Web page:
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Thursday, February 8, 2018

BIRTH | Feb 9–Hilda van Stockum (110 in 2018)

Hilda (73) and Spike (70) in
1971.
February 9, 2018–Hilda van Stockum was born 110 years ago.

She died in 2006, at 98.

Her obituary was in The New York Times and many other newspapers

Her family still misses her.

Tuesday, January 9, 2018

DOGS | What Trump Doesn't Get (+Video of Pres&1stDog)

Hilda van Stockum's book about a girl who finds
a dog and takes it home. Not for the faint-hearted.
January 9, 2018 – There's an Op-Ed piece in today's New York Times by Jennifer Weiner saying that Donald Trump doesn't understand dogs. 

(For video of the President and First Dog, belonging to a neighbor, see Comment below.)

He is the first President since Thomas Jefferson (who did not, apparently, lack for human companionship when he wanted it) not to have had a pet. 

Ms. Weiner argues, pretty effectively, that Trump doesn't understand dogs because his recorded references to them are all pejorative.

Trump's attitude sounds like that of W. C. Fields, born William Claude Dukenfield: "Any man who hates dogs and babies can't be all bad." But Leo Rosten claims that quote was actually first made as his comment about W.C. Fields during a 1939 roast at the Masquer's Club in Hollywood in 1939 (Rosten in The Power of Positive Nonsense, 1977).

Ms. Weiner might have used the comment attributed to President Harry S. Truman: “If you want a friend in Washington, buy a dog.” But she probably didn't because upon examination this quote is also misattributed, though it is a line in the 1975 play Give 'Em Hell Harry. The Truman Library questions whether Truman ever said it – Harry and Bess actually gave away two dogs that they received as gifts. According to a post by Barry Popik, the quote was used back on November 19, 1911 in a classified ad on the second page of the Philadelphia Inquirer: "If you want a friend, buy a dog." The United States Fidelity & Guaranty Co. used this as its slogan.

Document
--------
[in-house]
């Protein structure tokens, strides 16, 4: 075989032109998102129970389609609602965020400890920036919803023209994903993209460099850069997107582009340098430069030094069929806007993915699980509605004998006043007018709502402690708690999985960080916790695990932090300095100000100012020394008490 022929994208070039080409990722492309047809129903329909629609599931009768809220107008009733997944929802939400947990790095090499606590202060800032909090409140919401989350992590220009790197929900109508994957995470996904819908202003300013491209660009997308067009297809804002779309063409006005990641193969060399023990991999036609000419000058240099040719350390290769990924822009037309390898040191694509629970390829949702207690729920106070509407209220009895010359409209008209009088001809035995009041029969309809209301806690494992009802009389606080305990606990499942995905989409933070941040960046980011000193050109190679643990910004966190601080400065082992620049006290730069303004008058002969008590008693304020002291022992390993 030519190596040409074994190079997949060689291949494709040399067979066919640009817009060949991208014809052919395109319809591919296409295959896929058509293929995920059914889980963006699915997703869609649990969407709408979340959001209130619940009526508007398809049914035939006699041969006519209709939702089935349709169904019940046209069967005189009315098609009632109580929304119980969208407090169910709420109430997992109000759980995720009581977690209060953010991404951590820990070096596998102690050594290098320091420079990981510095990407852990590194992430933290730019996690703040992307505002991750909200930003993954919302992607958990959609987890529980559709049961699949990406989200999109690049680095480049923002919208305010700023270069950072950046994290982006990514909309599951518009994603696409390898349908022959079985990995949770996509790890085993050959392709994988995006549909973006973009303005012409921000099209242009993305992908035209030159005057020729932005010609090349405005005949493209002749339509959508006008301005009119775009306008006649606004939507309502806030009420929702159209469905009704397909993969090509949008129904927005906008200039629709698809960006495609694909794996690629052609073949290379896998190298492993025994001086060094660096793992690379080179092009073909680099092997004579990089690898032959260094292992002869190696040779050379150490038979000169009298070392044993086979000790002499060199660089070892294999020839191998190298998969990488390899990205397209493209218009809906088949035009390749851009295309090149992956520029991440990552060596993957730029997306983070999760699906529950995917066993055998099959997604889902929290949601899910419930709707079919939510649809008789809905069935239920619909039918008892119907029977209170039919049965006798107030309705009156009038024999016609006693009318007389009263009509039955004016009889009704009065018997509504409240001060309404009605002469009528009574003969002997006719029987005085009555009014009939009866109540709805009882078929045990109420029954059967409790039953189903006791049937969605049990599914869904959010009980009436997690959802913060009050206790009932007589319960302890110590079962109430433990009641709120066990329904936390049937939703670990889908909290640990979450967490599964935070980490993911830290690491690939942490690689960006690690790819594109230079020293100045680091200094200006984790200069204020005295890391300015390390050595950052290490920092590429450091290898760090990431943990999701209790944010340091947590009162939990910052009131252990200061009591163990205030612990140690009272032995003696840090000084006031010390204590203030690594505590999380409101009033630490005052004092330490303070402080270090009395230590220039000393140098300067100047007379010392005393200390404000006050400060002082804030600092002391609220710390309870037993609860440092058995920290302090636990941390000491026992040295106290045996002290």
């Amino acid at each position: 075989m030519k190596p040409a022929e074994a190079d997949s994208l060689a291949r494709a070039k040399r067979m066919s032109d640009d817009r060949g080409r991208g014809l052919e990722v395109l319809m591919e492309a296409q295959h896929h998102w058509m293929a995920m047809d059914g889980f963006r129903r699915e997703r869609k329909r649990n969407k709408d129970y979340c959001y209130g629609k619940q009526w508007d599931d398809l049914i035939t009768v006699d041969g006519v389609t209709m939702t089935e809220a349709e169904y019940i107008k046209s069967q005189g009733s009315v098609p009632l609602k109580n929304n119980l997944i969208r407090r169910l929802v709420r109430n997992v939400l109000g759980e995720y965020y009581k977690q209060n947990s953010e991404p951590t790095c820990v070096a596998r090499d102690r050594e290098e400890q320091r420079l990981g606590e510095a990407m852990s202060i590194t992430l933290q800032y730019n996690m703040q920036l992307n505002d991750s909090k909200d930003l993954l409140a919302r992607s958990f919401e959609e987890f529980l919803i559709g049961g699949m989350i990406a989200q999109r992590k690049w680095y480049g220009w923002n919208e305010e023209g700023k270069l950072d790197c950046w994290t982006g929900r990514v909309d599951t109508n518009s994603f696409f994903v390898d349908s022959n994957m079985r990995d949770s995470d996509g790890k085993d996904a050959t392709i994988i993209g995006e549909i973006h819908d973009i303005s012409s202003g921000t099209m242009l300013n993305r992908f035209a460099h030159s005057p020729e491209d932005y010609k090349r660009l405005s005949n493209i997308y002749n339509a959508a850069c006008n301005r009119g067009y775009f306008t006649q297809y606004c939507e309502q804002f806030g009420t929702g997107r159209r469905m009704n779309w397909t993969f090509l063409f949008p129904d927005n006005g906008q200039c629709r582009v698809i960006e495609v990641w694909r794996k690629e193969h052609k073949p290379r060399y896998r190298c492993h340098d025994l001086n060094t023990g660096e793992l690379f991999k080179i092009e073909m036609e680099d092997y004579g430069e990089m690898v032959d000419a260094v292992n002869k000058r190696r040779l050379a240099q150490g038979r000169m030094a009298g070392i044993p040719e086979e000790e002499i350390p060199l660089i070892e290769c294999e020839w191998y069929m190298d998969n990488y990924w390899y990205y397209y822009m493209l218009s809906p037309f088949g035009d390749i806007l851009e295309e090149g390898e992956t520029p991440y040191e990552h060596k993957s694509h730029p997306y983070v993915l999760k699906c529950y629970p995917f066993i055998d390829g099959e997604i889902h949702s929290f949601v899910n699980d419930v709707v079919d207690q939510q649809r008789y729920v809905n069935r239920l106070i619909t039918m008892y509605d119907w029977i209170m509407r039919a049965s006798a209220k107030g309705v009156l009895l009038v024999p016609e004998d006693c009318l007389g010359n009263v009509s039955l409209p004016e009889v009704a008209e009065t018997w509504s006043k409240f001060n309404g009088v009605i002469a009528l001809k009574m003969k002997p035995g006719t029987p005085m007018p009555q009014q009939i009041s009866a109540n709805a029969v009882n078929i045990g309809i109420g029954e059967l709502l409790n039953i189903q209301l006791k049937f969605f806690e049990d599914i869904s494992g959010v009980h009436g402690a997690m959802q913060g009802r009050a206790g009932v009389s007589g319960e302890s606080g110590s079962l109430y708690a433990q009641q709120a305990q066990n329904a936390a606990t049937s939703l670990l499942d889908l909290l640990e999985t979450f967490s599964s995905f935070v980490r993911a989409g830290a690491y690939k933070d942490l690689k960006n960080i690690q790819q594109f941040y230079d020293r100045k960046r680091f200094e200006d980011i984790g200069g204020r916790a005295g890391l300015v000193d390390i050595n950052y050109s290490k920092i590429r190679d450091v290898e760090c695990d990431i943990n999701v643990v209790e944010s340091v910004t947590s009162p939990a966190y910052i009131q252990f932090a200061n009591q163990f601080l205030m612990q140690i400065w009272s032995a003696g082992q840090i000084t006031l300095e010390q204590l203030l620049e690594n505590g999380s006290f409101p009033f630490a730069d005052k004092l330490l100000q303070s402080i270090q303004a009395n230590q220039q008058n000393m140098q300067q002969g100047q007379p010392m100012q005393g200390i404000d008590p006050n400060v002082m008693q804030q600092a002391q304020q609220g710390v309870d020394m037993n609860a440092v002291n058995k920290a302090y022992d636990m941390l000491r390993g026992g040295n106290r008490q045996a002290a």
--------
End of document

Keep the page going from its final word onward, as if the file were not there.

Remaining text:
William Safire, in Safire’s Political Dictionary (Oxford University Press, 2008 ), remembers (p. 635) former Defense Secretary Donald Rumsfeld adding to Truman's alleged dictum: “Better make it a small dog, because it may turn on you also.” 

My late friend Seton Shanley, who bred dogs in East Hampton, had a bumper sticker that said: "The more people I meet, the more I like my dogs."

My mother loved dogs and it was a family tug-of-war because my father did not. Eventually after the sixth child arrived he approved of our getting a dog in Montreal. Trusty was the center of our lives for several years, until we left for Europe in 1951 and had to leave her  behind with a friend.

Dogs are featured in many of my Mom's books, but especially Patsy and the Pup, which our dog Hachikō enjoyed reading. Another of her books focused on a dog was Rufus Round and Round, which is a fictionalized story of a dog I once had. She uses the true story of the roundup by the Nazis of Dutch pet dogs for army use to show the heartlessness of the occupiers of World War II Holland, in her most widely read book, The Winged Watchman. Dogs are everywhere in her paintings and illustrations.

President Trump should get a dog, but given his attitude toward dogs, I'm not sure the rescue agencies should let him have one.